Interesting, right? The resulting data frame displays
NAs for missing records! This is because R does not know how to compare
NA with 500.
Obviously, missing values are problematic in analysis, so it's usually best to somehow remove them. Only then can we work on further analyzing the data. But if we can't use operators when one of the operands is
NA, how are we going to detect or display missing values? Well, as usual, there's a function for that!
is.na() function takes a single vector argument and returns a logical vector populated with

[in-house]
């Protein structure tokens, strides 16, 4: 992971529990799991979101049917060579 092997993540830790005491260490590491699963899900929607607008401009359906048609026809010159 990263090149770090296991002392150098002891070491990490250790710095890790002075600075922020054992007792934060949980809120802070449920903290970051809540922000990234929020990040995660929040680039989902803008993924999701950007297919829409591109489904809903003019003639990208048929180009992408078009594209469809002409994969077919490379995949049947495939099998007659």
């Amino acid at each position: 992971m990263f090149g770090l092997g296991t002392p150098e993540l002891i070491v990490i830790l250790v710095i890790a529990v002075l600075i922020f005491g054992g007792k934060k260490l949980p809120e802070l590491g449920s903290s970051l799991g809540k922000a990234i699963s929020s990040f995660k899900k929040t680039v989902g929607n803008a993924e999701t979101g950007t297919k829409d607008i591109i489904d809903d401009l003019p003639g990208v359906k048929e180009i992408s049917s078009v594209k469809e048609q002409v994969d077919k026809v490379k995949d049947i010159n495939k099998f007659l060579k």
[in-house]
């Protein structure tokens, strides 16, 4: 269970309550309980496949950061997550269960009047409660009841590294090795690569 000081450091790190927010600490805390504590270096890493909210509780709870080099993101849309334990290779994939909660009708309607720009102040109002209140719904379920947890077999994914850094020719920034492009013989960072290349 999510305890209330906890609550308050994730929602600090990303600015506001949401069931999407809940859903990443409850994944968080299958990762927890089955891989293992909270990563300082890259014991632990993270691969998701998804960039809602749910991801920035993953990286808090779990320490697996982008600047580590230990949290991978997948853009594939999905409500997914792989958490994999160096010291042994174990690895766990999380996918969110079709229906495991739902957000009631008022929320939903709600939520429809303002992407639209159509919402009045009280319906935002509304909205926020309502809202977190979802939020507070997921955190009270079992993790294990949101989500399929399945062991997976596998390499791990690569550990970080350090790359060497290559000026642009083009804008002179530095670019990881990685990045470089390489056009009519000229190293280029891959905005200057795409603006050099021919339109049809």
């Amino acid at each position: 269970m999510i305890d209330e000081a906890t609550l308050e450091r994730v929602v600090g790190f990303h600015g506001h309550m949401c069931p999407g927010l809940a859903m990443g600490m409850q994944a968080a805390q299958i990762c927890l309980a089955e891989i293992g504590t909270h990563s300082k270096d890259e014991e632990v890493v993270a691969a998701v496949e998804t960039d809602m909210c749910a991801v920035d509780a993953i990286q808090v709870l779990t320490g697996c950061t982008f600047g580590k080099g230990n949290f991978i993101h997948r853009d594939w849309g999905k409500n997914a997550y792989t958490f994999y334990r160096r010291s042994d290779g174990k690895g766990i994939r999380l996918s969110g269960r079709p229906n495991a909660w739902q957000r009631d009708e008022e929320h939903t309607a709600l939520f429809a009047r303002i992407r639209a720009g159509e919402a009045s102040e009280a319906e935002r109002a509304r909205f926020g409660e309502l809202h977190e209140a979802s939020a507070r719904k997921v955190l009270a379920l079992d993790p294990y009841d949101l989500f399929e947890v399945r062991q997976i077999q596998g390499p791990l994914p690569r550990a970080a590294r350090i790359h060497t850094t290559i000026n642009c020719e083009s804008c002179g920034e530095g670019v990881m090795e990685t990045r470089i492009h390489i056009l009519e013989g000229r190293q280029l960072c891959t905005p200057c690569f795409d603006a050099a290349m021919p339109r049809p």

FALSE values. An element in the logical vector returned by
is.na() will only be
TRUE if the corresponding element in the original vector is
NA. It will be
FALSE otherwise. Here's an example of a vector with some missing values:
a <- c(2, 3, 4, 5, NA, NA)
is.na(a) will return the following:
 FALSE FALSE FALSE FALSE TRUE TRUE